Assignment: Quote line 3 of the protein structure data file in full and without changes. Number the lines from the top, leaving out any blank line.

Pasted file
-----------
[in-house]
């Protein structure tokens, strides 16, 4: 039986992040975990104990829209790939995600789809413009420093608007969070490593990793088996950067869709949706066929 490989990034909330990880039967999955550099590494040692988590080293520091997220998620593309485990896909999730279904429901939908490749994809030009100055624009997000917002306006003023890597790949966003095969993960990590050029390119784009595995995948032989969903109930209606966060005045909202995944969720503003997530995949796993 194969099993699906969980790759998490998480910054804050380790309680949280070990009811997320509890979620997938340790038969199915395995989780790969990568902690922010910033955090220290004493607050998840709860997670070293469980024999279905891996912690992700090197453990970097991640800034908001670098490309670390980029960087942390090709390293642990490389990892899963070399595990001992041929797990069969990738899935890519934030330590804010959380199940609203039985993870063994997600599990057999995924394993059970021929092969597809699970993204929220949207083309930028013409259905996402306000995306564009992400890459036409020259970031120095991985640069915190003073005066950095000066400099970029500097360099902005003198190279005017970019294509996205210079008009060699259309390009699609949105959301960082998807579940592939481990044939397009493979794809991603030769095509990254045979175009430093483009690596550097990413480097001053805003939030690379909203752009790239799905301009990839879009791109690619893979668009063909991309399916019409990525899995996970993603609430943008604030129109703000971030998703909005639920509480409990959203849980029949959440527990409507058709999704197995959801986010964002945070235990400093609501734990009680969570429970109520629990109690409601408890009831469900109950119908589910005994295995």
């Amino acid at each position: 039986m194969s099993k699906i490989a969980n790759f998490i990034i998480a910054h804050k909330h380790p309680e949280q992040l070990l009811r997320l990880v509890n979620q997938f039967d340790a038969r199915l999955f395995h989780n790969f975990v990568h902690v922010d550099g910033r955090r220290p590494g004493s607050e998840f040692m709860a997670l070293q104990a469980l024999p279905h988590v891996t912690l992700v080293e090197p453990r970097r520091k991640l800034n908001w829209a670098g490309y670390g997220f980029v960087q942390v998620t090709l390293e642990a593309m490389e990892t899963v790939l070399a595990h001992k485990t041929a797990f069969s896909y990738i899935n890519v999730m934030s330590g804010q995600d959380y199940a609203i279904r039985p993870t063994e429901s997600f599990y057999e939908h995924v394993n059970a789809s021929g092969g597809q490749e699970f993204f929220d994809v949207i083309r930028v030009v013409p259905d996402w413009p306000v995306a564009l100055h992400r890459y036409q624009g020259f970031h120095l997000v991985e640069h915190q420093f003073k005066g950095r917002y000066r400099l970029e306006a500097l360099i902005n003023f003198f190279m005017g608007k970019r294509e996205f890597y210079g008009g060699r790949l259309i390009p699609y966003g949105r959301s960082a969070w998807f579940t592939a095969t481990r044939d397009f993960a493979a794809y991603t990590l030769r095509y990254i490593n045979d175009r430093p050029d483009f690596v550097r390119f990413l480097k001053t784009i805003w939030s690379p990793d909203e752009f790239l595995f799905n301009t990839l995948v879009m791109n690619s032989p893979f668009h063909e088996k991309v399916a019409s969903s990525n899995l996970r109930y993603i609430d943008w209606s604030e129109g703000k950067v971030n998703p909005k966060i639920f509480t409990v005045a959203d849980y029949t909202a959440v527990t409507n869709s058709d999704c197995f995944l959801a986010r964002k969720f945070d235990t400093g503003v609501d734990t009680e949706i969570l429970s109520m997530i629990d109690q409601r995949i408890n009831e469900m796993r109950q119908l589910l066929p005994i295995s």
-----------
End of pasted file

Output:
């Amino acid at each position: 039986m194969s099993k699906i490989a969980n790759f998490i990034i998480a910054h804050k909330h380790p309680e949280q992040l070990l009811r997320l990880v509890n979620q997938f039967d340790a038969r199915l999955f395995h989780n790969f975990v990568h902690v922010d550099g910033r955090r220290p590494g004493s607050e998840f040692m709860a997670l070293q104990a469980l024999p279905h988590v891996t912690l992700v080293e090197p453990r970097r520091k991640l800034n908001w829209a670098g490309y670390g997220f980029v960087q942390v998620t090709l390293e642990a593309m490389e990892t899963v790939l070399a595990h001992k485990t041929a797990f069969s896909y990738i899935n890519v999730m934030s330590g804010q995600d959380y199940a609203i279904r039985p993870t063994e429901s997600f599990y057999e939908h995924v394993n059970a789809s021929g092969g597809q490749e699970f993204f929220d994809v949207i083309r930028v030009v013409p259905d996402w413009p306000v995306a564009l100055h992400r890459y036409q624009g020259f970031h120095l997000v991985e640069h915190q420093f003073k005066g950095r917002y000066r400099l970029e306006a500097l360099i902005n003023f003198f190279m005017g608007k970019r294509e996205f890597y210079g008009g060699r790949l259309i390009p699609y966003g949105r959301s960082a969070w998807f579940t592939a095969t481990r044939d397009f993960a493979a794809y991603t990590l030769r095509y990254i490593n045979d175009r430093p050029d483009f690596v550097r390119f990413l480097k001053t784009i805003w939030s690379p990793d909203e752009f790239l595995f799905n301009t990839l995948v879009m791109n690619s032989p893979f668009h063909e088996k991309v399916a019409s969903s990525n899995l996970r109930y993603i609430d943008w209606s604030e129109g703000k950067v971030n998703p909005k966060i639920f509480t409990v005045a959203d849980y029949t909202a959440v527990t409507n869709s058709d999704c197995f995944l959801a986010r964002k969720f945070d235990t400093g503003v609501d734990t009680e949706i969570l429970s109520m997530i629990d109690q409601r995949i408890n009831e469900m796993r109950q119908l589910l066929p005994i295995s």